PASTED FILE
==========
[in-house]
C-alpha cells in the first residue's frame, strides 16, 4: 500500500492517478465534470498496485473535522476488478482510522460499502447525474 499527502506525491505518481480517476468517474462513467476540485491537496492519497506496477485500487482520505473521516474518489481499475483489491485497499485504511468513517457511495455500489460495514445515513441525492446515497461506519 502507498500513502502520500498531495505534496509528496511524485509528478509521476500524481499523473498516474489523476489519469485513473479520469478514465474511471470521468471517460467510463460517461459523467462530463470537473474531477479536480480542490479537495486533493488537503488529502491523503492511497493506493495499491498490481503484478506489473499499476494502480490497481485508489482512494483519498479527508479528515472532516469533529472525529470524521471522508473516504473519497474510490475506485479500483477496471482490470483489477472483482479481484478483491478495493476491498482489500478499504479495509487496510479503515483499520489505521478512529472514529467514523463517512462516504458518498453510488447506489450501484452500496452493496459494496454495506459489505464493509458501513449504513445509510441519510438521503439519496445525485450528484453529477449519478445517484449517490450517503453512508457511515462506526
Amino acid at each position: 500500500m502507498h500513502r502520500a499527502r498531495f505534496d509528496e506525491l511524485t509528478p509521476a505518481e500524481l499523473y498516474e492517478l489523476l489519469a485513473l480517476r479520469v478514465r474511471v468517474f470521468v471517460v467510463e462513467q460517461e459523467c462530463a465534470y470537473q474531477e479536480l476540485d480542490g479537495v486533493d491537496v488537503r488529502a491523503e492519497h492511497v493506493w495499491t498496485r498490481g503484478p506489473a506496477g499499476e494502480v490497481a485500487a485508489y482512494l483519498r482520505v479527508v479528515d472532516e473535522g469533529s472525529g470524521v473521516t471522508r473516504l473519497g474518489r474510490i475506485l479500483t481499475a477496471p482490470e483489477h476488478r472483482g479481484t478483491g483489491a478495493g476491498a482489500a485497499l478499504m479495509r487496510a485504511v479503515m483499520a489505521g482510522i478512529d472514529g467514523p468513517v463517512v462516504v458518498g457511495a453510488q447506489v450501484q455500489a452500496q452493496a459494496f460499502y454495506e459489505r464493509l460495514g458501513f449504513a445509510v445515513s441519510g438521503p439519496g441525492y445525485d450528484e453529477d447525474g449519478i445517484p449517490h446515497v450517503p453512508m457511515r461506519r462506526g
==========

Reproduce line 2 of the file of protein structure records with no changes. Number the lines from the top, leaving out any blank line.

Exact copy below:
C-alpha cells in the first residue's frame, strides 16, 4: 500500500492517478465534470498496485473535522476488478482510522460499502447525474 499527502506525491505518481480517476468517474462513467476540485491537496492519497506496477485500487482520505473521516474518489481499475483489491485497499485504511468513517457511495455500489460495514445515513441525492446515497461506519 502507498500513502502520500498531495505534496509528496511524485509528478509521476500524481499523473498516474489523476489519469485513473479520469478514465474511471470521468471517460467510463460517461459523467462530463470537473474531477479536480480542490479537495486533493488537503488529502491523503492511497493506493495499491498490481503484478506489473499499476494502480490497481485508489482512494483519498479527508479528515472532516469533529472525529470524521471522508473516504473519497474510490475506485479500483477496471482490470483489477472483482479481484478483491478495493476491498482489500478499504479495509487496510479503515483499520489505521478512529472514529467514523463517512462516504458518498453510488447506489450501484452500496452493496459494496454495506459489505464493509458501513449504513445509510441519510438521503439519496445525485450528484453529477449519478445517484449517490450517503453512508457511515462506526